Government cutbacks rouse bleak forecasts from Cisco Systems

Nov. 11 (Bloomberg) -- John Chambers, chief executive officer of Cisco Systems Inc., discusses the company's revenue forecast reported yesterday and business outlook. The world's largest maker of computer networking equipment said revenue in the fiscal second quarter will be about $10.1 billion to $10.3 billion, falling short of analysts' estimates of $11.1 billion. Chambers talks with Betty Liu and Jon Erlichman on Bloomberg Television's "In the Loop." (Source: Bloomberg)
By Joseph Galante and Amy Thomson
Thursday, November 11, 2010; 8:48 PM

Disappointing sales and profit forecasts from computer-networking-equipment giant Cisco Systems show that cutbacks in government spending pose risks for companies that rely on the public sector for growth.

Governments in Europe, Japan and some U.S. states reduced orders as their budgets came under pressure, said Cisco chief executive John Chambers. State government orders fell 48 percent in the last quarter from the previous period, he said.

"We believe the public sector business will continue to be challenging for at least several quarters," said Chambers during a conference call late Wednesday to discuss the company's fiscal first-quarter results.

The challenges for Cisco, which gets about 22 percent of its business from the public sector, may signal broader risks for businesses that depend on government spending.

Technology, construction and health-care firms draw revenue from state and local governments, which reduced their spending in the third quarter and cut into U.S. economic growth.

Cisco estimated Wednesday that revenue in its fiscal second quarter will be about $10.1 billion to $10.3 billion, and earnings, excluding some costs, will be at most 35 cents a share. Analysts had projected sales of $11.1 billion and profit of 42 cents on average, according to estimates compiled by Bloomberg.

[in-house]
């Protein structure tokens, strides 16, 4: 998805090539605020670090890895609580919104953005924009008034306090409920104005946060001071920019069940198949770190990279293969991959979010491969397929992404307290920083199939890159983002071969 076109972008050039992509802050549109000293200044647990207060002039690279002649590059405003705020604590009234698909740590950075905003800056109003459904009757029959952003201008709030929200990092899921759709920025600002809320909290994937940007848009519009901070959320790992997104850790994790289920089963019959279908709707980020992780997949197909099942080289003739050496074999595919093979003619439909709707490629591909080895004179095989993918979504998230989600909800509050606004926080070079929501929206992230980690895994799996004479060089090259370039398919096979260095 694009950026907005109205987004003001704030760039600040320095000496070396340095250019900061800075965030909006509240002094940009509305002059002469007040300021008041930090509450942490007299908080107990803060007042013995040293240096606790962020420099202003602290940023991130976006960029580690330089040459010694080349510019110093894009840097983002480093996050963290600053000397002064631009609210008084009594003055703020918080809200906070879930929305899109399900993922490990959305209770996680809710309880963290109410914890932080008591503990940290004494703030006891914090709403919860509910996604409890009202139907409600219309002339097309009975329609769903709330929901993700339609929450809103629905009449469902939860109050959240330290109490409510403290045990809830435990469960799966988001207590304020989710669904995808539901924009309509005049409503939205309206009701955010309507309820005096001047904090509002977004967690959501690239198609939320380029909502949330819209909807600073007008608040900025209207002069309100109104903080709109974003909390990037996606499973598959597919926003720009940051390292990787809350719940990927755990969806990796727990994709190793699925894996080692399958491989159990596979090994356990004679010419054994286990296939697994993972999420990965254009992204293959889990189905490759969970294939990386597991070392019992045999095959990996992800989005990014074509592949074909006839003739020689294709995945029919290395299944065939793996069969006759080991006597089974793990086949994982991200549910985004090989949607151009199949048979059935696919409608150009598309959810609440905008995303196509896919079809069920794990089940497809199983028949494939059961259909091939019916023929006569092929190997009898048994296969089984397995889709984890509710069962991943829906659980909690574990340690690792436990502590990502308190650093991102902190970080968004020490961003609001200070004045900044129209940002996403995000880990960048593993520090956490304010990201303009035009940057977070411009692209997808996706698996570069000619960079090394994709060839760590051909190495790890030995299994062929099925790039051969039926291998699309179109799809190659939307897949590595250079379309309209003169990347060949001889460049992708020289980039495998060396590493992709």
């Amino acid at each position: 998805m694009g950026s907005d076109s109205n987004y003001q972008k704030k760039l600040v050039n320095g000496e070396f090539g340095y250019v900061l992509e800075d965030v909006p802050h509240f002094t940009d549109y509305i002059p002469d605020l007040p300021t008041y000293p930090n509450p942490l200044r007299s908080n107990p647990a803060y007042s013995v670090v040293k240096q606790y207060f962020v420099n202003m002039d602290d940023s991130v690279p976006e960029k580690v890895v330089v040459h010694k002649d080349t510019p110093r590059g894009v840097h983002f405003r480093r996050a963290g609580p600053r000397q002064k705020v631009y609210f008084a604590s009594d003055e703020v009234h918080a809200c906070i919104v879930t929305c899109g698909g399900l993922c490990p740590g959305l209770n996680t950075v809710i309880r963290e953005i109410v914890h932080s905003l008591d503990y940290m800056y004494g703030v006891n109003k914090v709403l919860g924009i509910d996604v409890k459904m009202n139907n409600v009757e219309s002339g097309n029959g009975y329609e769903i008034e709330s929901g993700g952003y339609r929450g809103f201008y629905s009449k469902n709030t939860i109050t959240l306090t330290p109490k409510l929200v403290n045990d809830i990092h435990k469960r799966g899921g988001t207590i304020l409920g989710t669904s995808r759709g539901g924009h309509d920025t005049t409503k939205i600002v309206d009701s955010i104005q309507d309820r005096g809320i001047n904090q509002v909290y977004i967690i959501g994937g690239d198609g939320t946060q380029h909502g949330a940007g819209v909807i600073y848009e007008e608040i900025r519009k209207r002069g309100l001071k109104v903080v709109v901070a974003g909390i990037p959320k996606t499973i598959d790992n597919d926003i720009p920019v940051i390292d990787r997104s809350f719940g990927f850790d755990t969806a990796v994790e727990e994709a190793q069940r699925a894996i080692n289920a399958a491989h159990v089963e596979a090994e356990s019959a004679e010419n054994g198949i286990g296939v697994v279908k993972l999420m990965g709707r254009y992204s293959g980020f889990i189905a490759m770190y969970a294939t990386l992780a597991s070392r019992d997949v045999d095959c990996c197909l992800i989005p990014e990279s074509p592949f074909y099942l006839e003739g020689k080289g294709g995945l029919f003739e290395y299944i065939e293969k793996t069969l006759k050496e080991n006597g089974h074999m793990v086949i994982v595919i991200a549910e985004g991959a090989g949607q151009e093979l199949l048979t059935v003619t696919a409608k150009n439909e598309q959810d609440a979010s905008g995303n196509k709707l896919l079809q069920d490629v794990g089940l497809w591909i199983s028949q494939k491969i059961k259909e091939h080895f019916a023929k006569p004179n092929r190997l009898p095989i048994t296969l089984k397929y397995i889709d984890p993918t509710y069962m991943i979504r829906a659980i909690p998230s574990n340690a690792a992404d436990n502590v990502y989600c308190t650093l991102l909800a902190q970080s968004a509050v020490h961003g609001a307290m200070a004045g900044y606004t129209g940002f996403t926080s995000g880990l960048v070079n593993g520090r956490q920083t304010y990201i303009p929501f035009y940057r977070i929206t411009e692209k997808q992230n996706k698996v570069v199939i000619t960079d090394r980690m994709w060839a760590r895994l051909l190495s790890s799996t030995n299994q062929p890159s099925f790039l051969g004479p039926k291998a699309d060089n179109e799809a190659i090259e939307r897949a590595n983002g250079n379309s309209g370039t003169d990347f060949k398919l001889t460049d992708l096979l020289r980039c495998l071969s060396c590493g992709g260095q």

The forecast unnerved investors and sent Cisco shares tumbling on Thursday.

The stock plunged $3.97, or 16 percent, to $20.52 - its biggest drop since July 1994. The declines weighed heavily on Wall Street, with the Standard & Poor's 500-stock index falling 0.4 percent to 1213.54, and the tech-heavy Nasdaq slipping 0.9 percent to 2555.52.

Investors look to Cisco as a bellwether for the technology industry because the company dominates the market for routers and switches, products that direct the flow of Internet traffic. Companies buy its switches for corporate networks, while phone and Internet-service providers typically buy Cisco's more expensive routers.

Cisco's first-quarter earnings, excluding some costs, were 42 cents a share, while sales climbed 19 percent to $10.8 billion. Analysts surveyed by Bloomberg predicted profit of 40 cents a share on sales of $10.7 billion.

The report caps a quarter of earnings among corporate-technology companies that suggest the economy is struggling to recover quickly. Juniper Networks and International Business Machines Corp. both slid after earnings reports.

Cutbacks at the state and local level are starting to weigh on companies doing business with those governments. The slowdown in municipal and state expenditures is putting a bigger burden on private industries and consumers to spend at a pace that maintains the economic recovery.

Chambers said government demand varies by region. Spending by the U.S. federal government and public agencies in emerging markets remained buoyant, even as other entities held back.

"We're trying to get ahead in terms of our projections" for government spending, he said. "We were surprised at how quickly that dropped off."

- Bloomberg News

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